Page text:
said local device specifies said priority of said status data group in header data of a signal transmitted to said second processor; and
said status data group write-in means in said second processor writes status data corresponding to said signal into said one of said plurality of status queues, in accordance with said priority specified in said header data.
11. The inter-processor communications control system according to claim 6, wherein:
said second processor notifies by an interruption said first processor of status data having a priority higher than said specified priorities of said plurality of status queues.
12. An inter-processor communications control system between first and second processors, in which:
said first processor comprises status data storage means for storing no less than one set of status data transmitted from said second processor including a result of executing a command transmitted from said first processor to said second processor;
said second processor comprises transfer control means for receiving address information which specifies at least one area in said status data storage means and for controlling an inter-processor transfer, and status data group write-in means for writing in a batch said no less than one set of status data into said status data storage means, combining said no less than one set of status data to be transmitted to said first processor as a status data group and using said address information as information of an area into which said status data group is to be written;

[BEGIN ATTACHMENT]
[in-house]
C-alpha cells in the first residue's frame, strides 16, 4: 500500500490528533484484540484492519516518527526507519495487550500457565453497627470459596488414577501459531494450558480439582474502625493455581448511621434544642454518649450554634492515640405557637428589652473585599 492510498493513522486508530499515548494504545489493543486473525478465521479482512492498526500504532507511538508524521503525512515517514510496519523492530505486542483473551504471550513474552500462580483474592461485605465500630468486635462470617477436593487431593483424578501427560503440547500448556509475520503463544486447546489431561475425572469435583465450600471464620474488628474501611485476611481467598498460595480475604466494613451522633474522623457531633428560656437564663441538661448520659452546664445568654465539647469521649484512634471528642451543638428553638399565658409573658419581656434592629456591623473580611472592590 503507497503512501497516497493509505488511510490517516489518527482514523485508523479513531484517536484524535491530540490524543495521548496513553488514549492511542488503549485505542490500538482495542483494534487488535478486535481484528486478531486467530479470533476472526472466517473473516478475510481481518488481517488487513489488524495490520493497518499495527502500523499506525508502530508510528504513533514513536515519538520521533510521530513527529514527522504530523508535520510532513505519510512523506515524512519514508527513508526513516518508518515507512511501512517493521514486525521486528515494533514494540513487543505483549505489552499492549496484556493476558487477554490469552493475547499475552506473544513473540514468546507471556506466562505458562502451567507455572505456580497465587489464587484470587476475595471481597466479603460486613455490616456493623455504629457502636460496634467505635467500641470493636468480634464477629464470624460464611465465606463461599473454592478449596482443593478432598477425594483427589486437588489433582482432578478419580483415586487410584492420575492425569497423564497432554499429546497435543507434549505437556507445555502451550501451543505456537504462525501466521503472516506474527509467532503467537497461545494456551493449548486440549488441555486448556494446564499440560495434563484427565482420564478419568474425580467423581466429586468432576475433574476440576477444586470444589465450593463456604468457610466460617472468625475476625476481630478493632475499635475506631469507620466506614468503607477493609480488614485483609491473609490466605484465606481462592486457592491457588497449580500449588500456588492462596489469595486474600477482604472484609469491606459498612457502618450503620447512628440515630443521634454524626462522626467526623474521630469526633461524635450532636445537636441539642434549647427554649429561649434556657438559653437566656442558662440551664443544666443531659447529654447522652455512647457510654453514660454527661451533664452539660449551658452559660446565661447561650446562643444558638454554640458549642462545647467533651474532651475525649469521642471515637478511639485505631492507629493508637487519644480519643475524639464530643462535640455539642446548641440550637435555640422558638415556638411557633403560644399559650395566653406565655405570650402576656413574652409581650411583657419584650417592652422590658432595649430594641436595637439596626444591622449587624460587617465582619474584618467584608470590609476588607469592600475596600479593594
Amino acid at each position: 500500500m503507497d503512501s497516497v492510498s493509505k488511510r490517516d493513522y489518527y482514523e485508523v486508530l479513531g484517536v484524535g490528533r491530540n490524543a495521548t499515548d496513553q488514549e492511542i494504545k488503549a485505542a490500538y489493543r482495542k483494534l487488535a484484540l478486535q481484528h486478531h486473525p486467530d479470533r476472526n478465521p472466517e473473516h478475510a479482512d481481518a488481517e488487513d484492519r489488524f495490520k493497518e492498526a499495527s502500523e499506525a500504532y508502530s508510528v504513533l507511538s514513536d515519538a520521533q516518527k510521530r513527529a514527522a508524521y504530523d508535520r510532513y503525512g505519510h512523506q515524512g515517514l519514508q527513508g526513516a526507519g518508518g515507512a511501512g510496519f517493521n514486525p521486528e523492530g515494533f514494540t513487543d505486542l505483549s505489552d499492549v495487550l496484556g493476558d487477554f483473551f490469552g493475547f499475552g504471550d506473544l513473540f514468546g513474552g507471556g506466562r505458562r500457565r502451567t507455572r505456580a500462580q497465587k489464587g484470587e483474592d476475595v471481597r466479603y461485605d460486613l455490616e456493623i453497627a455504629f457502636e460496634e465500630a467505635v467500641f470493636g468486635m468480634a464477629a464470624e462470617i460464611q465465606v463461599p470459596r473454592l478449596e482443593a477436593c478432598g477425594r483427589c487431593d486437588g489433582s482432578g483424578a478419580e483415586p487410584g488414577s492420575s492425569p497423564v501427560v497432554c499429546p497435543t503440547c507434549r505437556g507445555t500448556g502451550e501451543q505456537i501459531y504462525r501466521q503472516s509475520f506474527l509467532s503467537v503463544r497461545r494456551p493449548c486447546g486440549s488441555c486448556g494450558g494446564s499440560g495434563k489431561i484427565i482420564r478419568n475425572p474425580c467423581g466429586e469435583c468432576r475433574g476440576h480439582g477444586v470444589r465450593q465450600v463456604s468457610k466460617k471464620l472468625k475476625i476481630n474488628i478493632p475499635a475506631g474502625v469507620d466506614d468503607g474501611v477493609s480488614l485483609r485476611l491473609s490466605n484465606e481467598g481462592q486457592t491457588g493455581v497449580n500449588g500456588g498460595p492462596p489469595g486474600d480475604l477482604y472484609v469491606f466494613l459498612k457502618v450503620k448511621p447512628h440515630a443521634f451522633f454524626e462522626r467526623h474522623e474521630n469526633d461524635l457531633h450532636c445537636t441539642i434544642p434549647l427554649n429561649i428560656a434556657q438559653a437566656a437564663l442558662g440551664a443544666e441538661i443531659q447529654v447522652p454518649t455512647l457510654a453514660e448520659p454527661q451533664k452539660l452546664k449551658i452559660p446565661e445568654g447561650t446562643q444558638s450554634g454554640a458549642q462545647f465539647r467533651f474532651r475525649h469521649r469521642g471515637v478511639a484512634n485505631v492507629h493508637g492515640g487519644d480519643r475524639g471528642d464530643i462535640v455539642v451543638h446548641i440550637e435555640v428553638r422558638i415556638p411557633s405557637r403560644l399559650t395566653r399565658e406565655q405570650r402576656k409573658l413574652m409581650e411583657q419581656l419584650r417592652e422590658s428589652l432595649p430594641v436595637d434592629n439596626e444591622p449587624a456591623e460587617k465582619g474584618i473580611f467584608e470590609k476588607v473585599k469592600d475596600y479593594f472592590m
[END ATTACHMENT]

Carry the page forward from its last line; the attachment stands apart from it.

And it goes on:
wherein said status data storage means is provided inside of a main memory of said first processor; and
said status data write-in means comprises a direct memory access control means for directly accessing said main memory.
13. An inter-processor communications control method for use between first and second processors comprising:
a step of having said first processor generate a command group comprising a plurality of commands to be transmitted to said second processor;
a step of having said first processor transmit a command activation order including address information of said command group to said second processor, said address information specifying at least one area storing said command group;
a step of having said second processor receive said command activation order;